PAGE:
, the State Capital, and energetic Milwaukee
dominate the southeastern corner of Wisconsin. Capitol Square becomes a seasonal farmers market on Saturday mornings. The State Capitol, whose dome and rotunda are a nod to the one in Washington, D.C., is available for tours. Although it is an urban area, Madison is a recognized canoe and bicycling attraction. Included with all the other features that comprise a vibrant city is the new Monona Terrace Convention Center. Madison is a departure point for many surrounding communities offering their own attractions.
Festivals of all sorts characterize Milwaukee, whose Lake Michigan shoreline is the venue for Summerfest and more than 12 ethnic celebrations. Museums also dot the city, among them the Milwaukee Art Museum. Milwaukee is the home of Miller Brewing Company and Harley Davidson Motorcycles.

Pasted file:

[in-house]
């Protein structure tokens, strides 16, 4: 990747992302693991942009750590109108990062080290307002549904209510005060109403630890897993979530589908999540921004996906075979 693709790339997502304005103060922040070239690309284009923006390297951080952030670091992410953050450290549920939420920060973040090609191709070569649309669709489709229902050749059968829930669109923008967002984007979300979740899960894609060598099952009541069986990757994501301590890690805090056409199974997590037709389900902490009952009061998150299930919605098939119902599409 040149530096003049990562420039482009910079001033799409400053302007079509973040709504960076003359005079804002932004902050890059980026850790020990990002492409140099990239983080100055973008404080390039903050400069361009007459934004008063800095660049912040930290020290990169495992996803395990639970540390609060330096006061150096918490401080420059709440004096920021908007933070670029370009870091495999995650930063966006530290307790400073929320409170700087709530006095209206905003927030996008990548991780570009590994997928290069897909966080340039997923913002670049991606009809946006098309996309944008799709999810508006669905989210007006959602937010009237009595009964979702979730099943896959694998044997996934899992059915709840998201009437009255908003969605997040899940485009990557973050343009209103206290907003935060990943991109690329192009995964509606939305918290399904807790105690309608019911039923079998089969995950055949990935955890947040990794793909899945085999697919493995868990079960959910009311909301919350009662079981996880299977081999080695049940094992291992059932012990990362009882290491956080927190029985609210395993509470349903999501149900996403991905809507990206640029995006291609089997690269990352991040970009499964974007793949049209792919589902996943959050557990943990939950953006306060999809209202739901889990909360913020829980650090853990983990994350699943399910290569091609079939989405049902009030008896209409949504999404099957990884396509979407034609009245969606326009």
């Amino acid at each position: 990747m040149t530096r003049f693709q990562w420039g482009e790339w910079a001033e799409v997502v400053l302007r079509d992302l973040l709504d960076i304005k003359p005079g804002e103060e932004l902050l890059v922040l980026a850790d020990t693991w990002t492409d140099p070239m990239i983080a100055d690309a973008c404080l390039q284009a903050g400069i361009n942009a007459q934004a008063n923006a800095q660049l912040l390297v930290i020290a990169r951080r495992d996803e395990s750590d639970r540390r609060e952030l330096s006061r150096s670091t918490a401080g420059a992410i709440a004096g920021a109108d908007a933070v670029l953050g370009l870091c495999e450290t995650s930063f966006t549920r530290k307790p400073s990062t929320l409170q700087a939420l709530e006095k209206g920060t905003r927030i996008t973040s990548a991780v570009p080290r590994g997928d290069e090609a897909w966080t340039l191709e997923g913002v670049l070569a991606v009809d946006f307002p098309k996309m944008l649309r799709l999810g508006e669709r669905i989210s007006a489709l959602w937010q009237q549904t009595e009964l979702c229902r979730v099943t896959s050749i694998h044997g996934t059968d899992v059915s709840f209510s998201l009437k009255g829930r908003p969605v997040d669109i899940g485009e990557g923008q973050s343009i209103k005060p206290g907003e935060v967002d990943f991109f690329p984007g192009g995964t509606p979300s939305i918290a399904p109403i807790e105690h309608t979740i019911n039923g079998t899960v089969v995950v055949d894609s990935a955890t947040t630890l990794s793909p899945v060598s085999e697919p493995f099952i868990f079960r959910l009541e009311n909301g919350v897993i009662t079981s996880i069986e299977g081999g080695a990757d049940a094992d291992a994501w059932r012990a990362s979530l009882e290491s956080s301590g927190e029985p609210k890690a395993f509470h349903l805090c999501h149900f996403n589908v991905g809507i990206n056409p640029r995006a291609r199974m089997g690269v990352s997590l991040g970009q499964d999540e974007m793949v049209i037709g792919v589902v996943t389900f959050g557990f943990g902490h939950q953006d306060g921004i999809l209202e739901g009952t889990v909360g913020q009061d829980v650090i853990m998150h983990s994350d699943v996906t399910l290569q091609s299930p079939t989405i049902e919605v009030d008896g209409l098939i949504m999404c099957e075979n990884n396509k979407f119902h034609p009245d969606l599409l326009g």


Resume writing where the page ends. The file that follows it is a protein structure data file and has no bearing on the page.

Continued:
Southern Wisconsin is home to several buildings designed by world-renowned architect Frank Lloyd Wright. Nine of his 42 structures are accessible by the public. The town of Spring Green is near Wright's Wisconsin home, Taliesin.
Platteville recounts its lead mining past with two museums; miners here nicknamed Wisconsin the Badger State. Scandinavian heritage finds its expression in Mount Horeb, which sports lifesize wooden trolls along its Main Street. Likewise, Swiss culture is evident in New Glarus, whose residents share their cuisine, customs and traditions with visitors.